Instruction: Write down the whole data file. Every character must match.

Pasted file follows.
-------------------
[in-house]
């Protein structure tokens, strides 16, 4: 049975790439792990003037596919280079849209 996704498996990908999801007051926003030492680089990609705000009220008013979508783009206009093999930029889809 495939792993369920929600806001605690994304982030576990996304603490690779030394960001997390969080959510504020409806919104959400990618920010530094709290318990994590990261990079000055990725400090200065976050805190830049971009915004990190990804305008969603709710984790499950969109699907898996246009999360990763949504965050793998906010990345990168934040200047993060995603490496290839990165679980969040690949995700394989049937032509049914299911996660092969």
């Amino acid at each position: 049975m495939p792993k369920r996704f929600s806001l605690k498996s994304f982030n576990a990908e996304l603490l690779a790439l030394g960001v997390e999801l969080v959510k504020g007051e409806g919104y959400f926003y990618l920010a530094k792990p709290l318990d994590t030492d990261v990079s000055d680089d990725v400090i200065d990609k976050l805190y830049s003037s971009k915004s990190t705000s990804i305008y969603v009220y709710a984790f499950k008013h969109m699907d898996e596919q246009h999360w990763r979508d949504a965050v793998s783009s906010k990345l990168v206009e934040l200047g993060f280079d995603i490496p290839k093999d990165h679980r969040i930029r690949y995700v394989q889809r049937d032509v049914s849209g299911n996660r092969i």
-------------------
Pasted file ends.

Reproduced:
[in-house]
């Protein structure tokens, strides 16, 4: 049975790439792990003037596919280079849209 996704498996990908999801007051926003030492680089990609705000009220008013979508783009206009093999930029889809 495939792993369920929600806001605690994304982030576990996304603490690779030394960001997390969080959510504020409806919104959400990618920010530094709290318990994590990261990079000055990725400090200065976050805190830049971009915004990190990804305008969603709710984790499950969109699907898996246009999360990763949504965050793998906010990345990168934040200047993060995603490496290839990165679980969040690949995700394989049937032509049914299911996660092969």
């Amino acid at each position: 049975m495939p792993k369920r996704f929600s806001l605690k498996s994304f982030n576990a990908e996304l603490l690779a790439l030394g960001v997390e999801l969080v959510k504020g007051e409806g919104y959400f926003y990618l920010a530094k792990p709290l318990d994590t030492d990261v990079s000055d680089d990725v400090i200065d990609k976050l805190y830049s003037s971009k915004s990190t705000s990804i305008y969603v009220y709710a984790f499950k008013h969109m699907d898996e596919q246009h999360w990763r979508d949504a965050v793998s783009s906010k990345l990168v206009e934040l200047g993060f280079d995603i490496p290839k093999d990165h679980r969040i930029r690949y995700v394989q889809r049937d032509v049914s849209g299911n996660r092969i």